In the pre-historic world...we don't have a very good picture of what romantic partnership looked like. There is at least significant evidence of non-monogamous multi-male and multi-femal sexuality...with the insanely high levels of human sperm competition being among the most significant in my mind. But the details are non-obvious.
In the historic, agricultural world, we have a pretty good picture of what romantic partnership looked like. Man works 90 hour week to grow food to feed family. Woman works 90 hour week to clean house, cook food. Kids work 30 hour weeks to help...or else GTFO of the way, and play until they're grown enough to help. Childrearing past 2 isn't even a topic, because no one has time for it, and the kids raise themselves. The economics of the arrangement + the economics of childbirth work together to make females subservient.
Between 1900 and 1970, the world changed dramatically. The number of hours required to feed the family shifted from 90 down to near 10 (Still dropping). The number of hours *required* (fast food, appliances, TV dinners, etc.) to clean/cook/etc. dropped from 90 down to near 10. And the economics of chastity are destroyed by the Birth Control Pill. So the weekly total number of labor hours that used to be needed by a family used to be around 180 (there are 168 hours in a week)...and now it's near 20. Children have historically raised themselves, with very minor input from the adults...and now they go to school, which is equivalent to no (parental) adult input.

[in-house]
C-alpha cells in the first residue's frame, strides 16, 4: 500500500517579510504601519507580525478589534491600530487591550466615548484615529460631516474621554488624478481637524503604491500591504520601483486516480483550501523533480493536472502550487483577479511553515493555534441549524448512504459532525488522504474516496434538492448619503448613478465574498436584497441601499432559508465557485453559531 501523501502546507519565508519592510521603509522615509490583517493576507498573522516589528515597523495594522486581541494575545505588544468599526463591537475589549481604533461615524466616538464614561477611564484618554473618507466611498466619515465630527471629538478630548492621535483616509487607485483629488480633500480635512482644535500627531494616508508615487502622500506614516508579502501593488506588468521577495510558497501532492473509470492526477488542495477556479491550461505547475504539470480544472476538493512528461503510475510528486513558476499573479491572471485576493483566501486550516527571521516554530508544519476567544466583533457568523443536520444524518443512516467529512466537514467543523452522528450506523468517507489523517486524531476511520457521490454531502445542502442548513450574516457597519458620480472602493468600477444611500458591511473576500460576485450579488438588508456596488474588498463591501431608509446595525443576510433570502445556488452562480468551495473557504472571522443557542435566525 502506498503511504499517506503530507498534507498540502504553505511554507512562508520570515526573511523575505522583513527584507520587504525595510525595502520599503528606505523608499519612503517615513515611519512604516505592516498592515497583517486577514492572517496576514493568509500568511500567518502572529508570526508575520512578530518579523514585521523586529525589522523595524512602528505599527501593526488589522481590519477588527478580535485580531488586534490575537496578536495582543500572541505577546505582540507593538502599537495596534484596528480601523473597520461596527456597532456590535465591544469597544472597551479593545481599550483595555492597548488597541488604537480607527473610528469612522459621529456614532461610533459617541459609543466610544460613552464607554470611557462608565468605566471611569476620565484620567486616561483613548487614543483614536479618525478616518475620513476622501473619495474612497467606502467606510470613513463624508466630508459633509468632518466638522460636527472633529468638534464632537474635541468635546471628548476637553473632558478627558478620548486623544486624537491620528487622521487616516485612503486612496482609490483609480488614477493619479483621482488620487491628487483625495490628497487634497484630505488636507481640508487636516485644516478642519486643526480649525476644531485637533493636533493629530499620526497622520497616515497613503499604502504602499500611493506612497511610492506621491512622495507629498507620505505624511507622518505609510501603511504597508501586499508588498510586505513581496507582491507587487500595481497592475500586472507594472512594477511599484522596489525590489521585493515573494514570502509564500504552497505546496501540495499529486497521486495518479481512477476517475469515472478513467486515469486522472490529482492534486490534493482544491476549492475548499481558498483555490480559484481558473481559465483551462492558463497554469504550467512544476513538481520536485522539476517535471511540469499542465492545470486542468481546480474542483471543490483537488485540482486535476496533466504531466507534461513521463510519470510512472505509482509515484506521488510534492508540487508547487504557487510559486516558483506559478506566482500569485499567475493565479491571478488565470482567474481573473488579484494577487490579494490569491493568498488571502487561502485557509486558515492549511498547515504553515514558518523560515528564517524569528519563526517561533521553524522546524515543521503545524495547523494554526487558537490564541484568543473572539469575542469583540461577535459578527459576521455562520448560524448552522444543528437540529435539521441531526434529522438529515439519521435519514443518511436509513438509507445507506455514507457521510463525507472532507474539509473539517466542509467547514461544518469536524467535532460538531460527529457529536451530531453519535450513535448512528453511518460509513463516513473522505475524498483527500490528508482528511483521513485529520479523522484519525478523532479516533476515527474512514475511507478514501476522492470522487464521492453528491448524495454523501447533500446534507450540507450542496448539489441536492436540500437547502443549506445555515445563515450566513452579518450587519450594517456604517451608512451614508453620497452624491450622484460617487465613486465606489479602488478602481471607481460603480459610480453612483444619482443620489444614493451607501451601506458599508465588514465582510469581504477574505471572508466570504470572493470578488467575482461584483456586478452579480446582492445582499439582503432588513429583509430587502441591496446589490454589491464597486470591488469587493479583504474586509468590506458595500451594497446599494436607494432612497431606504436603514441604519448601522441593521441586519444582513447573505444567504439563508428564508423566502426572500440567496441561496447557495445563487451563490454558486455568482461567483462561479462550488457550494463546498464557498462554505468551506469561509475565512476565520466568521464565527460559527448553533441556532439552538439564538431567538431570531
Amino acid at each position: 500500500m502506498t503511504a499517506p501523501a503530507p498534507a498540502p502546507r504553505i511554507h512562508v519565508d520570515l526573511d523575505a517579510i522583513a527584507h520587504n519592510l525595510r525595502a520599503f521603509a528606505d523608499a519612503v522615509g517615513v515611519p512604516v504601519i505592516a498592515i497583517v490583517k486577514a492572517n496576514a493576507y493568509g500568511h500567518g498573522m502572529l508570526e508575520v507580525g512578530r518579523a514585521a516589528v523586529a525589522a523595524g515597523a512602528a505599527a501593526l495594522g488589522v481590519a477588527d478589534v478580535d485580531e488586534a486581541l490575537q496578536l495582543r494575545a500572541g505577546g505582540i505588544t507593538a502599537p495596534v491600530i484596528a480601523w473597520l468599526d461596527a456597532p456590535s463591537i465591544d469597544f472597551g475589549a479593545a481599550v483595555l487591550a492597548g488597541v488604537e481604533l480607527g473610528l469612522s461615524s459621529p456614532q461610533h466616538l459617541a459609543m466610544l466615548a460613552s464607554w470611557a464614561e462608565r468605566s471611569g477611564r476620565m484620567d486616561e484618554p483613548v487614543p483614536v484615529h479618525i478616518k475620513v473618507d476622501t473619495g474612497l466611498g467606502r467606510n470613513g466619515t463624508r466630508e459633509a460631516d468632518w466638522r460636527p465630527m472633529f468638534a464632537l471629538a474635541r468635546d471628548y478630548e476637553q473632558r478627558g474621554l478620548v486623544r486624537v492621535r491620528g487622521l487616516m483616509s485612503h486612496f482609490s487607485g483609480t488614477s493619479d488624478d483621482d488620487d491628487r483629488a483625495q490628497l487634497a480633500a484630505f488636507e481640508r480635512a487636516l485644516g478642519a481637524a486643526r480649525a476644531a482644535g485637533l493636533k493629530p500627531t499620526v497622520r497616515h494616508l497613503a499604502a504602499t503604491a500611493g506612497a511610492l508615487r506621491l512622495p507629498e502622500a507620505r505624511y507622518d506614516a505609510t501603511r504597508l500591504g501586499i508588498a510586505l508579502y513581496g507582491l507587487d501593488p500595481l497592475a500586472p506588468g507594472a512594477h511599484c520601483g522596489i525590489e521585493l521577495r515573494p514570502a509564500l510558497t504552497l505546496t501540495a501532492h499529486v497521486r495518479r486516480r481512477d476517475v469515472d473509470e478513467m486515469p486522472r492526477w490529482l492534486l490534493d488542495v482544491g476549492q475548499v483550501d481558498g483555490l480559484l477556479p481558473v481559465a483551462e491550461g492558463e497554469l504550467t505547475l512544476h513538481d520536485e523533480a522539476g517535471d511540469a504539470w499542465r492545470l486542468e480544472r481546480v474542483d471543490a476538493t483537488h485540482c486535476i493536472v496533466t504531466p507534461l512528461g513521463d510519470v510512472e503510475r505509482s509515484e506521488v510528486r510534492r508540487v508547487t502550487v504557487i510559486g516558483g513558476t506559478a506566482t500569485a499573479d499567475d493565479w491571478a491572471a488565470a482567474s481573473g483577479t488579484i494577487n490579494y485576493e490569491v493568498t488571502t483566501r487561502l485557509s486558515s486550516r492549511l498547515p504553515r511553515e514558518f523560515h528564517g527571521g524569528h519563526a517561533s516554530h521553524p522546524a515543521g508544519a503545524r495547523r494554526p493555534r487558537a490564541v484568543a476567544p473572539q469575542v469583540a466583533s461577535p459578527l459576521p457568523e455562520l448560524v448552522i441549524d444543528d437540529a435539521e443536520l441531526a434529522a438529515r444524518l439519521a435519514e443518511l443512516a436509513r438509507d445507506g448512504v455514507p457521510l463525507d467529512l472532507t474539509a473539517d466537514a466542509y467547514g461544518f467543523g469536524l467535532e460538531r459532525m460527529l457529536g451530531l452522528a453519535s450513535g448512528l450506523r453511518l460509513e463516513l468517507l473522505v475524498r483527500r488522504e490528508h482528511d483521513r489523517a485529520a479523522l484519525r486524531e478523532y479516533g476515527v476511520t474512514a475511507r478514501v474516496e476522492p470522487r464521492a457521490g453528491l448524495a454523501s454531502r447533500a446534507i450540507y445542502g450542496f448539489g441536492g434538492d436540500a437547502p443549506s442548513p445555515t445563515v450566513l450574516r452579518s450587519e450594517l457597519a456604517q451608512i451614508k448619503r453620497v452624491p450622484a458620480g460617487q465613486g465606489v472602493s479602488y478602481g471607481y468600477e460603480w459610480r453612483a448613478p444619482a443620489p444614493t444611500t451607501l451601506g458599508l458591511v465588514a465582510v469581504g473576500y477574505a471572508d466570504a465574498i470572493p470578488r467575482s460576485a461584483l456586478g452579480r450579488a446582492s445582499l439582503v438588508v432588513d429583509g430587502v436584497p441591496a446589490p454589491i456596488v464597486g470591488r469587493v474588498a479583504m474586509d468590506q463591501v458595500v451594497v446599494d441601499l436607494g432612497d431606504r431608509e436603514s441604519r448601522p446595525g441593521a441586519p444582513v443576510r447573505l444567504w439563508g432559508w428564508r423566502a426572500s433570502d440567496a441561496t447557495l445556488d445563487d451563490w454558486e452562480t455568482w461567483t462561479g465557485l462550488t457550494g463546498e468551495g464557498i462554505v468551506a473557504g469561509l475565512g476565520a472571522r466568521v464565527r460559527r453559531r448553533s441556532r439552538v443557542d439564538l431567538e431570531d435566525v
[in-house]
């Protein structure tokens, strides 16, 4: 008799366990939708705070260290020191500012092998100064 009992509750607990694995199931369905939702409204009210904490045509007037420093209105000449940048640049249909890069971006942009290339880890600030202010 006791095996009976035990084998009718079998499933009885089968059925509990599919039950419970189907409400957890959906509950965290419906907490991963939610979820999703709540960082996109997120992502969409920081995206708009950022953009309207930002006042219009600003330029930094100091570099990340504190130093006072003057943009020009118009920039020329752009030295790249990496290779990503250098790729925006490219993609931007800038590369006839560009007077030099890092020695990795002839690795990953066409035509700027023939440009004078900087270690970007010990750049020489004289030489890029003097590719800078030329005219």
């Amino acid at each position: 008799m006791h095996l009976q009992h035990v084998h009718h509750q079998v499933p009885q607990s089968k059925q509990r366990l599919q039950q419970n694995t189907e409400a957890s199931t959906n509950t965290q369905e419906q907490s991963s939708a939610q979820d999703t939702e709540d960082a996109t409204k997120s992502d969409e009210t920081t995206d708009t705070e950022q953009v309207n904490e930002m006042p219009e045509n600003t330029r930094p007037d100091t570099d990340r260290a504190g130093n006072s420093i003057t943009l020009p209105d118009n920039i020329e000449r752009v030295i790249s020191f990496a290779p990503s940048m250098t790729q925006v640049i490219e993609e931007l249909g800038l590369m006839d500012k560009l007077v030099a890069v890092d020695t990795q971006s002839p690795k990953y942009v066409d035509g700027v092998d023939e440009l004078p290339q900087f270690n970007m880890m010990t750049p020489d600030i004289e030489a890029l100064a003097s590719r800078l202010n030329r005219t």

What is the modern (dyadic) function of the agricultural institution of marriage? At the higher end of the socioeconomic spectrum...the addition of a high-end male makes a huge difference to the income stream. At the lower end? Current incentives may well make the addition of a male to a single-woman's life economically negative.
The economics and game theory are going to win over time...regardless what anyone wants to happen. The question is what result does the game theory want (ooh, look, personification *and* telelology)?